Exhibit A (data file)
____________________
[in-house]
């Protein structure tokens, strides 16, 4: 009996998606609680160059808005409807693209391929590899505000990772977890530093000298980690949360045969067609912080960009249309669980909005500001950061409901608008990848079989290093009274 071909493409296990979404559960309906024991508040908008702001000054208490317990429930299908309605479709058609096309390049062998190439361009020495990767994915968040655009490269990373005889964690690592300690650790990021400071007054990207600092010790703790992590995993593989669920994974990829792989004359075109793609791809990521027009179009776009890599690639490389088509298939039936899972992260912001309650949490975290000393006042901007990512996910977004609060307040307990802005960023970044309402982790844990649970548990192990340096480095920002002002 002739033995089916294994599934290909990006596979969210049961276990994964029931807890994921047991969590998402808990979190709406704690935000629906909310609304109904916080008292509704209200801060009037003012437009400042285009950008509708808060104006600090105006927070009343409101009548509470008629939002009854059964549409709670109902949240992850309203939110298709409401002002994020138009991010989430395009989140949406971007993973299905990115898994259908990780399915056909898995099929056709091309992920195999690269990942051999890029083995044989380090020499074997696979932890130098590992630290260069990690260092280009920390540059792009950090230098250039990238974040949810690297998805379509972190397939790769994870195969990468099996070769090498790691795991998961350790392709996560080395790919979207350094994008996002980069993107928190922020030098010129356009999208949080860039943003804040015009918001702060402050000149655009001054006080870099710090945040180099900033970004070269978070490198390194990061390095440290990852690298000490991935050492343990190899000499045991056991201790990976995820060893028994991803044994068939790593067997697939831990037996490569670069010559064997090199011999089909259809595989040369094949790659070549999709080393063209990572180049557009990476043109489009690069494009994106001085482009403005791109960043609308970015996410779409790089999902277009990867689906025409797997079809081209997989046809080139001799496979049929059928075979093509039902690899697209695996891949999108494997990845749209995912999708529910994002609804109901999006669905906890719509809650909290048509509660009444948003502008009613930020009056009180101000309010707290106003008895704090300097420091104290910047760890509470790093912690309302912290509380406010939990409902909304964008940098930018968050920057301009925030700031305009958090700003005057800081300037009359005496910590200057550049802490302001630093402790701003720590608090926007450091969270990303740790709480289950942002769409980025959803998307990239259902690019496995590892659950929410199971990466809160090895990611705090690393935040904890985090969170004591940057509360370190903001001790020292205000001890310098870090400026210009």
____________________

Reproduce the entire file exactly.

[in-house]
């Protein structure tokens, strides 16, 4: 009996998606609680160059808005409807693209391929590899505000990772977890530093000298980690949360045969067609912080960009249309669980909005500001950061409901608008990848079989290093009274 071909493409296990979404559960309906024991508040908008702001000054208490317990429930299908309605479709058609096309390049062998190439361009020495990767994915968040655009490269990373005889964690690592300690650790990021400071007054990207600092010790703790992590995993593989669920994974990829792989004359075109793609791809990521027009179009776009890599690639490389088509298939039936899972992260912001309650949490975290000393006042901007990512996910977004609060307040307990802005960023970044309402982790844990649970548990192990340096480095920002002002 002739033995089916294994599934290909990006596979969210049961276990994964029931807890994921047991969590998402808990979190709406704690935000629906909310609304109904916080008292509704209200801060009037003012437009400042285009950008509708808060104006600090105006927070009343409101009548509470008629939002009854059964549409709670109902949240992850309203939110298709409401002002994020138009991010989430395009989140949406971007993973299905990115898994259908990780399915056909898995099929056709091309992920195999690269990942051999890029083995044989380090020499074997696979932890130098590992630290260069990690260092280009920390540059792009950090230098250039990238974040949810690297998805379509972190397939790769994870195969990468099996070769090498790691795991998961350790392709996560080395790919979207350094994008996002980069993107928190922020030098010129356009999208949080860039943003804040015009918001702060402050000149655009001054006080870099710090945040180099900033970004070269978070490198390194990061390095440290990852690298000490991935050492343990190899000499045991056991201790990976995820060893028994991803044994068939790593067997697939831990037996490569670069010559064997090199011999089909259809595989040369094949790659070549999709080393063209990572180049557009990476043109489009690069494009994106001085482009403005791109960043609308970015996410779409790089999902277009990867689906025409797997079809081209997989046809080139001799496979049929059928075979093509039902690899697209695996891949999108494997990845749209995912999708529910994002609804109901999006669905906890719509809650909290048509509660009444948003502008009613930020009056009180101000309010707290106003008895704090300097420091104290910047760890509470790093912690309302912290509380406010939990409902909304964008940098930018968050920057301009925030700031305009958090700003005057800081300037009359005496910590200057550049802490302001630093402790701003720590608090926007450091969270990303740790709480289950942002769409980025959803998307990239259902690019496995590892659950929410199971990466809160090895990611705090690393935040904890985090969170004591940057509360370190903001001790020292205000001890310098870090400026210009």